Modern Slavery Bill introduced - how will this impact Australian businesses?

By Rachel Nicolson
Government Human rights obligations International Business Obligations Risk & Compliance

In brief

The Modern Slavery Bill has been introduced into Federal Parliament. If it passes, Australian entities, or entities carrying on business in Australia, with at least $100 million global consolidated revenue will be required to submit a statement on risks of modern slavery in their operations and supply chains. We anticipate that the majority of our clients will need to lodge the first statement by 1 January 2021. Partner Rachel Nicolson and Lawyer Holly Woodcroft report.

How this affects you

If the Modern Slavery Bill 2018 (Cth) (the Bill)  passes, the first statement on risks of modern slavery must be lodged within six months of the end of the reporting period in which the legislation comes into effect. All statements will be publicly available on a Modern Slavery Statements Register.

Under the current form of the Bill, a reporting entity may issue a modern slavery statement on behalf of any other reporting entities it owns or controls, so long as it consults with the board, or equivalent, of those other reporting entities and includes in its statement a description of the consultation. Statements must include:

  • the structure, operations, and supply chain of the reporting entity, and any other reporting entity it is reporting on behalf of;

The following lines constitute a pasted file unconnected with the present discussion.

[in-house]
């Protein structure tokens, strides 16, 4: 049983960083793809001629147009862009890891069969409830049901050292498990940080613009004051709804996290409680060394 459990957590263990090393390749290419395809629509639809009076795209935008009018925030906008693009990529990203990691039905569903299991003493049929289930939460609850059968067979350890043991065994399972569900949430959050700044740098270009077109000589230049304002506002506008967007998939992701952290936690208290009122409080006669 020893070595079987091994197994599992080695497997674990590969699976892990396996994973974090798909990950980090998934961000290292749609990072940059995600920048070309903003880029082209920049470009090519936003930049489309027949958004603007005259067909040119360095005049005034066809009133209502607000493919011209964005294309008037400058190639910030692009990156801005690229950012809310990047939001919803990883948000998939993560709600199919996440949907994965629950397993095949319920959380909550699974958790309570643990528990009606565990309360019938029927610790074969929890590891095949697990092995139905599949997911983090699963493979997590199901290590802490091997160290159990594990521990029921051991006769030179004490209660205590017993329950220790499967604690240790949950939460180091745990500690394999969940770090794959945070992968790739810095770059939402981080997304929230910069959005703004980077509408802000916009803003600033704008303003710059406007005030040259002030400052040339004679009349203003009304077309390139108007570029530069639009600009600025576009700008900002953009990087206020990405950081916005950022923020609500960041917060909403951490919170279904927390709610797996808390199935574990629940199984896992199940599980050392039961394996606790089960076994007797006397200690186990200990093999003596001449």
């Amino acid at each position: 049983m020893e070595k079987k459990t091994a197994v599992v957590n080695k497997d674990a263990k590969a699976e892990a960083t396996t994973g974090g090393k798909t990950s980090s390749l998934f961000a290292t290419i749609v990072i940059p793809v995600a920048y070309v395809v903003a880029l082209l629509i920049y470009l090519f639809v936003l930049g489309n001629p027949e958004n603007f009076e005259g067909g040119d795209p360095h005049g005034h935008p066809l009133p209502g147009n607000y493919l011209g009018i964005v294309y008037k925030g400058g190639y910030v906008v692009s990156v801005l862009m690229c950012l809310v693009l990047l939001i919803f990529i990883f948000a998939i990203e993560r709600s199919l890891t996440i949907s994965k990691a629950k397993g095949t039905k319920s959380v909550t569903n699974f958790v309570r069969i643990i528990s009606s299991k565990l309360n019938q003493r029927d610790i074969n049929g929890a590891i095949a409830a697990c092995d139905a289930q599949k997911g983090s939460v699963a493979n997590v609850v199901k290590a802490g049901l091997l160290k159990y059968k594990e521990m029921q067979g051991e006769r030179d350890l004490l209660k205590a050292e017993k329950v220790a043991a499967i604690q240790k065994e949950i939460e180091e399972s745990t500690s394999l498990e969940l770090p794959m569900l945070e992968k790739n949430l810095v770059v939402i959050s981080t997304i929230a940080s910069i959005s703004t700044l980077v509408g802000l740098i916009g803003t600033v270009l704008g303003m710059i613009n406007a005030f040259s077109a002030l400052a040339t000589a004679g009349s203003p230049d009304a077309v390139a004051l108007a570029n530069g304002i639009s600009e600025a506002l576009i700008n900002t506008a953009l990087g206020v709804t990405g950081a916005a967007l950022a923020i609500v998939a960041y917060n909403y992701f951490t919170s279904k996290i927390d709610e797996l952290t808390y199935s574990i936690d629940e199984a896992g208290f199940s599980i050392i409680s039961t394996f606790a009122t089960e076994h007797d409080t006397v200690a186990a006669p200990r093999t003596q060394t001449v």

• if risks of modern slavery are identified, description of the risks and remedial steps the reporting entity is taking to address these risks, including how effectiveness of the remedial steps is measured; and
  • if no risks are identified, description of any due diligence or preventative practices in regards to modern slavery, including how effectiveness of those actions is measured. 

This follows the passing on 21 June 2018 of the Modern Slavery Bill 2018 (NSW), which applies to entities that are not required to report under the federal law and have at least $50 million annual turnover and at least one employee in NSW. While this has not yet been clarified, we anticipate that entities reporting under the federal legislation will also be able to report on behalf of subsidiaries captured by the NSW legislation that are not captured by the federal legislation (ie those with an annual turnover of between $50 million and $100 million). Watch this space.

Next steps

For more information on obligations you may have under the Modern Slavery Bill 2018, see our Focus: Australian Modern Slavery Act: Final report recommends mandatory supply chain reporting with penalties for non-compliance.

We are advising a number of clients on this issue. Please contact us if we can be of assistance.